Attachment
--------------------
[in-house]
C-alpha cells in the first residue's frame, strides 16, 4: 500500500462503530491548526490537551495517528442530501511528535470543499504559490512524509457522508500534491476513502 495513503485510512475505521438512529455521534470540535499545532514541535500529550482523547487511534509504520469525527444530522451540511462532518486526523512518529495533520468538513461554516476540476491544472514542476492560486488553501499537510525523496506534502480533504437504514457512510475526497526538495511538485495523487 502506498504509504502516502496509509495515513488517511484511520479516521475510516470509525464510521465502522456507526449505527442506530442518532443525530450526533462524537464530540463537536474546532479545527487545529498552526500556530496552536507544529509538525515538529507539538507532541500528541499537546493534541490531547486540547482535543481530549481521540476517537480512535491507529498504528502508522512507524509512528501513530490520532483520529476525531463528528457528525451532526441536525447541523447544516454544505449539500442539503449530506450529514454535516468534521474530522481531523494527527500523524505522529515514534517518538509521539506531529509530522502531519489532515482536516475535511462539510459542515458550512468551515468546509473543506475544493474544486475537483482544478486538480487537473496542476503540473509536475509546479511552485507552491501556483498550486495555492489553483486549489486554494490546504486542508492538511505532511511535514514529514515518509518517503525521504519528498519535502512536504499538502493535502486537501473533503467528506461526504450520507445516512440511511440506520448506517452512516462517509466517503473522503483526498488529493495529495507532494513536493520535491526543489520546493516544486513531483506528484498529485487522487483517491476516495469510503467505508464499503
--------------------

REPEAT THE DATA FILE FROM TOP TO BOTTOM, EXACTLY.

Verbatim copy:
[in-house]
C-alpha cells in the first residue's frame, strides 16, 4: 500500500462503530491548526490537551495517528442530501511528535470543499504559490512524509457522508500534491476513502 495513503485510512475505521438512529455521534470540535499545532514541535500529550482523547487511534509504520469525527444530522451540511462532518486526523512518529495533520468538513461554516476540476491544472514542476492560486488553501499537510525523496506534502480533504437504514457512510475526497526538495511538485495523487 502506498504509504502516502496509509495515513488517511484511520479516521475510516470509525464510521465502522456507526449505527442506530442518532443525530450526533462524537464530540463537536474546532479545527487545529498552526500556530496552536507544529509538525515538529507539538507532541500528541499537546493534541490531547486540547482535543481530549481521540476517537480512535491507529498504528502508522512507524509512528501513530490520532483520529476525531463528528457528525451532526441536525447541523447544516454544505449539500442539503449530506450529514454535516468534521474530522481531523494527527500523524505522529515514534517518538509521539506531529509530522502531519489532515482536516475535511462539510459542515458550512468551515468546509473543506475544493474544486475537483482544478486538480487537473496542476503540473509536475509546479511552485507552491501556483498550486495555492489553483486549489486554494490546504486542508492538511505532511511535514514529514515518509518517503525521504519528498519535502512536504499538502493535502486537501473533503467528506461526504450520507445516512440511511440506520448506517452512516462517509466517503473522503483526498488529493495529495507532494513536493520535491526543489520546493516544486513531483506528484498529485487522487483517491476516495469510503467505508464499503